• $\begingroup$ Live multiplayer fully-immersive halo-meets-vr-lasertag. I'd go to an arcade for that. $\endgroup$ – Josiah Oct 28 '15 at 19:37
  • $\begingroup$ Drat, you and Michael identified both the reasons that immediately came to my mind: defraying a high capital cost over many users and the social gathering/LAN party aspects. $\endgroup$ – Jim2B Oct 28 '15 at 21:14
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Consider that arcade halls and LAN parties are very similar to each other. In both, you have a a group of people getting together in one place for the purpose of playing computer games.

The big difference, as I understand it, is that arcade halls were basically set up with single-player games. Because the technology wasn't very far advanced at the time, the games were also, by modern standards, relatively simple. But there is no reason why it has to be that way.

I can think of two ways arcade halls could remain a desirable element from a gamers' perspective:

Access to some types of games is restricted.

Maybe the government feels much more strongly than in our world about games where the action is centered around theft or violence. (That would probably cover a huge fraction of today's popular computer games.)

Maybe the world took a different direction after a September 11-style event, instead opting to further restrict not just aviation but also things like flight simulators.

These types of games or software could be restricted to a certain amount of play time per month or something like that. An easy way to do that is to only allow access to those games in government-run (or government-approved) arcade halls where play time is logged, centrally checked and logs regularly audited.

Restricted access would be harder to police in a world where fast, easy, worldwide data communications is available basically to everyone, but you could make the penalties for getting caught with contraband games suitably harsh and the probability of getting caught suitably high, which would dissuade most people.

Maybe game vendors simply never added multiplayer capability, or didn't expand on multiplayer capability beyond the most basic forms, to games available to ordinary people.

There is any number of ways you could plausibly make this happen.

Add a significant element (social, perhaps) to the arcade hall experience that cannot readily be replicated elsewhere.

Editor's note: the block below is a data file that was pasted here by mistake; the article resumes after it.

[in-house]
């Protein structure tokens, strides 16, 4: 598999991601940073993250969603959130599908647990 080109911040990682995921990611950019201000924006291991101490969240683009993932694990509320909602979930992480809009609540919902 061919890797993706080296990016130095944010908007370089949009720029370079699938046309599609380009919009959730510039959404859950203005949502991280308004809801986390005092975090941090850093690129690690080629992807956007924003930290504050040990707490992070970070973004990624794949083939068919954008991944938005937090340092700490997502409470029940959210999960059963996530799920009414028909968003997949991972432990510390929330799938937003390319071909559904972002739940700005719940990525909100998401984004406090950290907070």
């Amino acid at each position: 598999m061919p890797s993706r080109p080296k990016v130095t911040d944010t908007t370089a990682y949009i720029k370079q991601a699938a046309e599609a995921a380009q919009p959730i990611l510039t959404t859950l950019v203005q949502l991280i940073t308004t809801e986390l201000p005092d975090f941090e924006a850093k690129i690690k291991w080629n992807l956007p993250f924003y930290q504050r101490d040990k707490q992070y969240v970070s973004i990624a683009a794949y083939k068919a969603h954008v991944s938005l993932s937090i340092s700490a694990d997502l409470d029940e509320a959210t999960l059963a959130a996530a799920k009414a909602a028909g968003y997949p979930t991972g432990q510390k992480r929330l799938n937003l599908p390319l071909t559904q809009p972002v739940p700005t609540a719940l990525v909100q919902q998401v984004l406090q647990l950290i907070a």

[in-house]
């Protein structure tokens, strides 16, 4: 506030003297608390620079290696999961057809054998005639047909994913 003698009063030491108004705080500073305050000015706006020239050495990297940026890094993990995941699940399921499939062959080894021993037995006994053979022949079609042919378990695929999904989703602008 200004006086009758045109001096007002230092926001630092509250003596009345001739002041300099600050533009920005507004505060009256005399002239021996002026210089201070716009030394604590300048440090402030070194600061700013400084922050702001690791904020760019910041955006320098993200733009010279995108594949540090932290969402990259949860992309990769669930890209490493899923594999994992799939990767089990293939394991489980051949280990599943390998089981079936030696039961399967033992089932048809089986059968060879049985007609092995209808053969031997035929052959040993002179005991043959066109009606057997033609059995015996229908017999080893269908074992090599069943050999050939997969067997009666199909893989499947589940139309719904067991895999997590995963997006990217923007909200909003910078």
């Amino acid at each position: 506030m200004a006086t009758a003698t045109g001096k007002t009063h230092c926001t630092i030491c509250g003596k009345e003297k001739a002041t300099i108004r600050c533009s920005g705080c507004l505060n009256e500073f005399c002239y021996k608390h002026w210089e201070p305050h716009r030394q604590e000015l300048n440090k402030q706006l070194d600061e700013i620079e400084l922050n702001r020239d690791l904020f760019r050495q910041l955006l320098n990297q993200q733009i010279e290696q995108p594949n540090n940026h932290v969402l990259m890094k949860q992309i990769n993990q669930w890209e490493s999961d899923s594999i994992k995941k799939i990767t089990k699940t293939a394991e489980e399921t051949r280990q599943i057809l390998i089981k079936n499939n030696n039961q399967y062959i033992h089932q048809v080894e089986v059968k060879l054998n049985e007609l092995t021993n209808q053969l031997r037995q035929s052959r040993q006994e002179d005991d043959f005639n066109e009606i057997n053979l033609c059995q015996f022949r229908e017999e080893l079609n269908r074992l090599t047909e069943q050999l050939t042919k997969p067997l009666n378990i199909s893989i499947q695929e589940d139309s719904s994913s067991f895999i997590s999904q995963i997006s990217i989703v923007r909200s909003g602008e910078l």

Some ideas might be to offer unique multiplayer game experiences, or hardware that is so top-of-the-line and expensive that most people can't afford it, or some way and reason for people getting together just for the social activity and the game being merely an aside to that.

A dedicated arcade game hall that charges per game or per hour could, in principle, invest in hardware that would be beyond the reach of all but the most devout players. This, in turn, could allow players to play games that are far beyond the ability of most peoples' computers to run at an acceptable performance.

Consider that people still go to movie theaters, even though large-screen televisions, surround audio systems and high-quality digital copies of movies are available. Then, try to replicate the reasons why people go to movie theaters, but in the context of computer games instead.


TL;DR: make it so that arcade halls can (and do) offer players something that they can't readily get at home, at a reasonably affordable price, and demand is likely to remain.

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  • $\begingroup$ To add to your first point, the government isn't the only one who wants to restrict/regulate games. Just look at all the DRM, always-online, mandatory-update stuff that's been going around recently. The Xbone wasn't even going to let people share games. $\endgroup$ – DaaaahWhoosh Oct 28 '15 at 18:09
  • $\begingroup$ @DaaaahWhoosh Good point. Added a note about something like that. $\endgroup$ – a CVn Oct 28 '15 at 18:15
  • $\begingroup$ Unfortunately, I don't get why anyone goes to movie theaters anymore. I personally don't. (I have ADHD, and watching in a public environment is too distracting.) That's probably why this is a hard one for me to predict. $\endgroup$ – Tristan Klassen Oct 30 '15 at 17:24